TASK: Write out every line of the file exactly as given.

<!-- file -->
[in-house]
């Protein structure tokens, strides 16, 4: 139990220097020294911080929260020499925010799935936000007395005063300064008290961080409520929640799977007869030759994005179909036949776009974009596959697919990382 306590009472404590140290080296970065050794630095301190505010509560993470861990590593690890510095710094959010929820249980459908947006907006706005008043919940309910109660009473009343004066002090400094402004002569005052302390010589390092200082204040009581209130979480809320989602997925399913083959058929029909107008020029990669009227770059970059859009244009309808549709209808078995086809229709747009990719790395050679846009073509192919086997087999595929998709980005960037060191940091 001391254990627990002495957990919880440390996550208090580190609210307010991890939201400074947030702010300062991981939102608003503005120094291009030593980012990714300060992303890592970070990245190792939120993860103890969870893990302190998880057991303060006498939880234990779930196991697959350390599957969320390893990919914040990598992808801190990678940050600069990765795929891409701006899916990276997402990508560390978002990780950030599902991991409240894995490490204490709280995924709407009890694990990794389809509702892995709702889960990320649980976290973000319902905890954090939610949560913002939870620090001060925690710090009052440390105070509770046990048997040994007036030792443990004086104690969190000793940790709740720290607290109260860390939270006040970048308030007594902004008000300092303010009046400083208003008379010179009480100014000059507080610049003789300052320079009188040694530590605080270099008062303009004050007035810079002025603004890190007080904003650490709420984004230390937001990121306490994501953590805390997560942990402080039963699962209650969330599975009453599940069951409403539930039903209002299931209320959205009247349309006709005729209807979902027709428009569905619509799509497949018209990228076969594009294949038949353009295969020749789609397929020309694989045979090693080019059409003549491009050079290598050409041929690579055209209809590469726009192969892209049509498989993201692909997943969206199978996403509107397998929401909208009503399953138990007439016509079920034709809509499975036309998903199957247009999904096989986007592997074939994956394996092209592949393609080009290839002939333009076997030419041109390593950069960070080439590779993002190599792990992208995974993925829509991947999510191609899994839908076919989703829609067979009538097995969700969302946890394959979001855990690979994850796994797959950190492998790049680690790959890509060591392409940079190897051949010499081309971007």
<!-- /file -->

[in-house]
């Protein structure tokens, strides 16, 4: 139990220097020294911080929260020499925010799935936000007395005063300064008290961080409520929640799977007869030759994005179909036949776009974009596959697919990382 306590009472404590140290080296970065050794630095301190505010509560993470861990590593690890510095710094959010929820249980459908947006907006706005008043919940309910109660009473009343004066002090400094402004002569005052302390010589390092200082204040009581209130979480809320989602997925399913083959058929029909107008020029990669009227770059970059859009244009309808549709209808078995086809229709747009990719790395050679846009073509192919086997087999595929998709980005960037060191940091 001391254990627990002495957990919880440390996550208090580190609210307010991890939201400074947030702010300062991981939102608003503005120094291009030593980012990714300060992303890592970070990245190792939120993860103890969870893990302190998880057991303060006498939880234990779930196991697959350390599957969320390893990919914040990598992808801190990678940050600069990765795929891409701006899916990276997402990508560390978002990780950030599902991991409240894995490490204490709280995924709407009890694990990794389809509702892995709702889960990320649980976290973000319902905890954090939610949560913002939870620090001060925690710090009052440390105070509770046990048997040994007036030792443990004086104690969190000793940790709740720290607290109260860390939270006040970048308030007594902004008000300092303010009046400083208003008379010179009480100014000059507080610049003789300052320079009188040694530590605080270099008062303009004050007035810079002025603004890190007080904003650490709420984004230390937001990121306490994501953590805390997560942990402080039963699962209650969330599975009453599940069951409403539930039903209002299931209320959205009247349309006709005729209807979902027709428009569905619509799509497949018209990228076969594009294949038949353009295969020749789609397929020309694989045979090693080019059409003549491009050079290598050409041929690579055209209809590469726009192969892209049509498989993201692909997943969206199978996403509107397998929401909208009503399953138990007439016509079920034709809509499975036309998903199957247009999904096989986007592997074939994956394996092209592949393609080009290839002939333009076997030419041109390593950069960070080439590779993002190599792990992208995974993925829509991947999510191609899994839908076919989703829609067979009538097995969700969302946890394959979001855990690979994850796994797959950190492998790049680690790959890509060591392409940079190897051949010499081309971007």